My favorite chapter from renowned author Malcolm Gladwell comes from his 3rd bestseller, Outliers, where he masterfully weaved the link between plane crashes and Korean culture. Here, Gladwell introduces the concept of cultural legacy:
A cultural legacy is the inheritance of cultural traits that influences our success or failure.
Just like the sociological experiment on the monkeys and bananas, where the last monkey was culturally trained by peers that came earlier, cultural legacies are also practices from centuries ago that have been passed down from generation to generation. Aspects like these are cemented through time and, as Gladwell says, are powerful forces that have deep roots and long lives. The cultures of our ancestors, even those that we no longer practice, still influence our present-day behaviors. Gladwell illustrates this with the case of Korean Air.
Nearing the end of the 1990s, Korean Air had more plane crashes than almost any other airline around the globe. Cockpit miscommunication has been a persistent factor in these accidents. For example, the Korean Air Flight 801 crash was attributed to the pilot’s decision to land despite the junior officer’s disagreement, evidence of high power distance — a culture that denotes a heavily hierarchical society. Gladwell argues that this innate behavior of deep reverence towards elders and superiors highly contributes to cockpit miscommunication, especially on planes designed to be flown by two equals. Unsurprisingly, it has been found that the safest airlines are often from countries whose cultures do not value strict hierarchies.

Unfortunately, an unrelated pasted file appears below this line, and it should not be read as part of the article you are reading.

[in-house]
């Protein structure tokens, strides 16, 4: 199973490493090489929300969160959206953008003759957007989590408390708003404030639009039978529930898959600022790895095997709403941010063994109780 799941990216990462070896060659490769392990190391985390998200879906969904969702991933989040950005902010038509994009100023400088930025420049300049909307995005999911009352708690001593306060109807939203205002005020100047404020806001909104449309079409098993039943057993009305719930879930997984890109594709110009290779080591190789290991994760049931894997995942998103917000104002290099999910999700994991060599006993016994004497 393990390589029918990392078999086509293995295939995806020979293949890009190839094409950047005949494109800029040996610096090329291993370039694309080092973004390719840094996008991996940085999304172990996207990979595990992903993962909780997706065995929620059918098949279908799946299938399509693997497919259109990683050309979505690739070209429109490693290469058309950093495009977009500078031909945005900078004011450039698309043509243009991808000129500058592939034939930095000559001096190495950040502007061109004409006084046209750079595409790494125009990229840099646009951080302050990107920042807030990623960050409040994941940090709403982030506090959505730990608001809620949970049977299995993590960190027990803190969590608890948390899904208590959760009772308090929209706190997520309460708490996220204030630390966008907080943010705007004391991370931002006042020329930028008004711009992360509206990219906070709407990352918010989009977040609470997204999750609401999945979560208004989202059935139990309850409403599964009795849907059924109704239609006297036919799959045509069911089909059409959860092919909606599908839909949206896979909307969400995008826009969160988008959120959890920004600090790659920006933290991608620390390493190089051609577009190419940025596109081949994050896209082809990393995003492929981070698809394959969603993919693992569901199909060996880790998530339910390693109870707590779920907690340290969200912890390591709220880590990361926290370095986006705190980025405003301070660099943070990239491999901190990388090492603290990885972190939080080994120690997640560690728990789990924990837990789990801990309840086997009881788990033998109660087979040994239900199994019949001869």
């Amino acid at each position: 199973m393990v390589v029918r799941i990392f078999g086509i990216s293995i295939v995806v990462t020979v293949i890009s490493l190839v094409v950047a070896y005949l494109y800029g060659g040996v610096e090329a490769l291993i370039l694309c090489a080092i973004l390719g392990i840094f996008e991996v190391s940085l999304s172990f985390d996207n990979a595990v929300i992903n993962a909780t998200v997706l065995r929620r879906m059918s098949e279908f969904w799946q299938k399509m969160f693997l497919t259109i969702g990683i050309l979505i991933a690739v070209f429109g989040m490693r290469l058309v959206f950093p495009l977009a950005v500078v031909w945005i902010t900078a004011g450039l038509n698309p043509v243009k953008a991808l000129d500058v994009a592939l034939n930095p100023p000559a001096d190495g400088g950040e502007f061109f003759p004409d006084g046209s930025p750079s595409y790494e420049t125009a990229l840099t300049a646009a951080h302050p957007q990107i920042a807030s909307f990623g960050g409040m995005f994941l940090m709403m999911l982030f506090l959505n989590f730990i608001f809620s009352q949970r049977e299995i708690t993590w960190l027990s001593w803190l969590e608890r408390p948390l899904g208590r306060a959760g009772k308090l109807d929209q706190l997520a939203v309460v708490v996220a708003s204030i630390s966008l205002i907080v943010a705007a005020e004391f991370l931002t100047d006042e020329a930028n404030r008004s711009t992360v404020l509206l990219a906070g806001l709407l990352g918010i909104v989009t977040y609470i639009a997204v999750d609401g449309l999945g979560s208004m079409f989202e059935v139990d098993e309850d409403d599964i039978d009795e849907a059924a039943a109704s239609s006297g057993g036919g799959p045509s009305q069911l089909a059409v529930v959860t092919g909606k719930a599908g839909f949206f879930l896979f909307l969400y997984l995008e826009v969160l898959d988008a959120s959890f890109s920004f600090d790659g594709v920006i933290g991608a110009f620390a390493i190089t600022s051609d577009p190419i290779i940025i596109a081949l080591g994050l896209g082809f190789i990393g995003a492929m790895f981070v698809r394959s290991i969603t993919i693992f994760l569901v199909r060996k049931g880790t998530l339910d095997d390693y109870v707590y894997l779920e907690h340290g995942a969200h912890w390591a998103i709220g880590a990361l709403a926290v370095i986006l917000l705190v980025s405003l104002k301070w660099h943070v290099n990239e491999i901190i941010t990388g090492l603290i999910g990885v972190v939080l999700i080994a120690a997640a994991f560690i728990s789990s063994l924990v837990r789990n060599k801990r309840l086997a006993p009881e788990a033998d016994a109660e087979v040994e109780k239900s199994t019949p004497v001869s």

Culture isn’t static.
It is challenging to break the chains of cultural legacy, especially when most of these emerged to better society. However, culture must change alongside our ever-changing lives and environment. The stark difference between the culture of the maker and the user of the aircraft involved may have led to the unfortunate crash of Korean Air. Unlike Korea, the USA has a low power distance culture, and it designed the aircraft considering cockpit communication where hierarchies do not matter much.
It doesn’t mean that hierarchies are bad. But as we grow, we take in new experiences and technologies and, in this example, from other countries with different cultural tendencies. As we encounter divergent circumstances from our culture, we begin to adapt and think beyond the cultural barrier itself.
Korean Air did address this pattern. To resolve the difficulties resulting from culturally-driven communication barriers, Korea started training its subordinates to take a more active and assertive role in their position. Pilots are trained to speak up and challenge the authority of another co-pilot and apply critical thinking and assertiveness. By changing their language of communication, they acknowledge that going beyond their cultural legacies is indeed a path forward.
Business Culture isn’t static too.
You may have noticed practices in your company that you believe are unnecessary, or worse, inhibiting. These may have been crucial years back, but our methods, like our culture, are dynamic. This is where critical thinking sets in — we must train to look beyond the cultural barrier that limits us. Don’t wait for the next disaster to happen before recalculating. If we keep ourselves blindly following what we are dealt with, we stay cogs in a wheel. Our task is to challenge what needs challenging and to keep thinking critically. Only then can we move forward.
Culture shouldn’t be static, and we should adapt to it.
What better way than to keep on thinking.
Our task is to challenge what needs challenging and to keep thinking critically.
If you want one more reason why you should think beyond cultural legacies, read the short story The Lottery by Shirley Jackson. Thank me later.
Leo is an electrical engineer, MBA Candidate, and public speaker. He writes as a hobby. Follow his page on productivity and personal finance on Facebook here.